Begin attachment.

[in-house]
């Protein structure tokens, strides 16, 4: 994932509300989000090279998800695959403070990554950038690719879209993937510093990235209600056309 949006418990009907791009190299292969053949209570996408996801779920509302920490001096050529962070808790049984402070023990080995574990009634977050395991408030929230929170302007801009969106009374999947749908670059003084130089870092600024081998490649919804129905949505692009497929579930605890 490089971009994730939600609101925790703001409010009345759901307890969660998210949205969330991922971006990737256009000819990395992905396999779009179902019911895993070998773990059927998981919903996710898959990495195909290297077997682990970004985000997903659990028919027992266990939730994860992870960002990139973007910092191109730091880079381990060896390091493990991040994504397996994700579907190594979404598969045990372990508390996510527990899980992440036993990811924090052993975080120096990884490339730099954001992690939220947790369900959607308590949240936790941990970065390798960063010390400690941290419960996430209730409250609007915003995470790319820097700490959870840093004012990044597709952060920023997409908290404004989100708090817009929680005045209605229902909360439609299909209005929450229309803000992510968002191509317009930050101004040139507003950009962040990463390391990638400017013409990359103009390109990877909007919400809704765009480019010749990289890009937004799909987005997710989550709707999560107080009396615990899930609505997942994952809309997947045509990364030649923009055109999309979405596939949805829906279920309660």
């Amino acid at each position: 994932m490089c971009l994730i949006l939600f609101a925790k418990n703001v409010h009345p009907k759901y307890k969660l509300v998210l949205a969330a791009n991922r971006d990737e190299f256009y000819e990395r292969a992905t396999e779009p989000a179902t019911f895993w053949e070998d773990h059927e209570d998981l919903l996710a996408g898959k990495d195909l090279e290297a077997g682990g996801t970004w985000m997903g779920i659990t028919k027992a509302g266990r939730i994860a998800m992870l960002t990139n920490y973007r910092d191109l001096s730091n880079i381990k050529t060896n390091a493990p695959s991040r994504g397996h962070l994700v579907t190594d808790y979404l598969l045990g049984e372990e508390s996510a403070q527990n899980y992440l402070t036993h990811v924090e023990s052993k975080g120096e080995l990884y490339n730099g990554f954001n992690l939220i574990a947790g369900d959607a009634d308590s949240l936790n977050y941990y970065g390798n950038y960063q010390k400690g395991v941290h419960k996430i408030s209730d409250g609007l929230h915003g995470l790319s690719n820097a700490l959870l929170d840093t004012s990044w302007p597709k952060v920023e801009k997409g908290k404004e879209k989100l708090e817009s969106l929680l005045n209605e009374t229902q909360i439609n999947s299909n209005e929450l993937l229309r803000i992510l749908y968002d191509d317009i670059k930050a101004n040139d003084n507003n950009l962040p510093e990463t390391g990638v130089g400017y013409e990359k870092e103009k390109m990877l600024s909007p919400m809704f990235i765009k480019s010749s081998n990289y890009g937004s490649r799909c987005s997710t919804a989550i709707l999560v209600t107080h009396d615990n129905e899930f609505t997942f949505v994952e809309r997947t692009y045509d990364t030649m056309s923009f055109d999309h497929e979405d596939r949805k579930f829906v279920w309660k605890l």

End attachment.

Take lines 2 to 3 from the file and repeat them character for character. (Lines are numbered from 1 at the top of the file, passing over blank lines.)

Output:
């Protein structure tokens, strides 16, 4: 994932509300989000090279998800695959403070990554950038690719879209993937510093990235209600056309 949006418990009907791009190299292969053949209570996408996801779920509302920490001096050529962070808790049984402070023990080995574990009634977050395991408030929230929170302007801009969106009374999947749908670059003084130089870092600024081998490649919804129905949505692009497929579930605890 490089971009994730939600609101925790703001409010009345759901307890969660998210949205969330991922971006990737256009000819990395992905396999779009179902019911895993070998773990059927998981919903996710898959990495195909290297077997682990970004985000997903659990028919027992266990939730994860992870960002990139973007910092191109730091880079381990060896390091493990991040994504397996994700579907190594979404598969045990372990508390996510527990899980992440036993990811924090052993975080120096990884490339730099954001992690939220947790369900959607308590949240936790941990970065390798960063010390400690941290419960996430209730409250609007915003995470790319820097700490959870840093004012990044597709952060920023997409908290404004989100708090817009929680005045209605229902909360439609299909209005929450229309803000992510968002191509317009930050101004040139507003950009962040990463390391990638400017013409990359103009390109990877909007919400809704765009480019010749990289890009937004799909987005997710989550709707999560107080009396615990899930609505997942994952809309997947045509990364030649923009055109999309979405596939949805829906279920309660």
């Amino acid at each position: 994932m490089c971009l994730i949006l939600f609101a925790k418990n703001v409010h009345p009907k759901y307890k969660l509300v998210l949205a969330a791009n991922r971006d990737e190299f256009y000819e990395r292969a992905t396999e779009p989000a179902t019911f895993w053949e070998d773990h059927e209570d998981l919903l996710a996408g898959k990495d195909l090279e290297a077997g682990g996801t970004w985000m997903g779920i659990t028919k027992a509302g266990r939730i994860a998800m992870l960002t990139n920490y973007r910092d191109l001096s730091n880079i381990k050529t060896n390091a493990p695959s991040r994504g397996h962070l994700v579907t190594d808790y979404l598969l045990g049984e372990e508390s996510a403070q527990n899980y992440l402070t036993h990811v924090e023990s052993k975080g120096e080995l990884y490339n730099g990554f954001n992690l939220i574990a947790g369900d959607a009634d308590s949240l936790n977050y941990y970065g390798n950038y960063q010390k400690g395991v941290h419960k996430i408030s209730d409250g609007l929230h915003g995470l790319s690719n820097a700490l959870l929170d840093t004012s990044w302007p597709k952060v920023e801009k997409g908290k404004e879209k989100l708090e817009s969106l929680l005045n209605e009374t229902q909360i439609n999947s299909n209005e929450l993937l229309r803000i992510l749908y968002d191509d317009i670059k930050a101004n040139d003084n507003n950009l962040p510093e990463t390391g990638v130089g400017y013409e990359k870092e103009k390109m990877l600024s909007p919400m809704f990235i765009k480019s010749s081998n990289y890009g937004s490649r799909c987005s997710t919804a989550i709707l999560v209600t107080h009396d615990n129905e899930f609505t997942f949505v994952e809309r997947t692009y045509d990364t030649m056309s923009f055109d999309h497929e979405d596939r949805k579930f829906v279920w309660k605890l």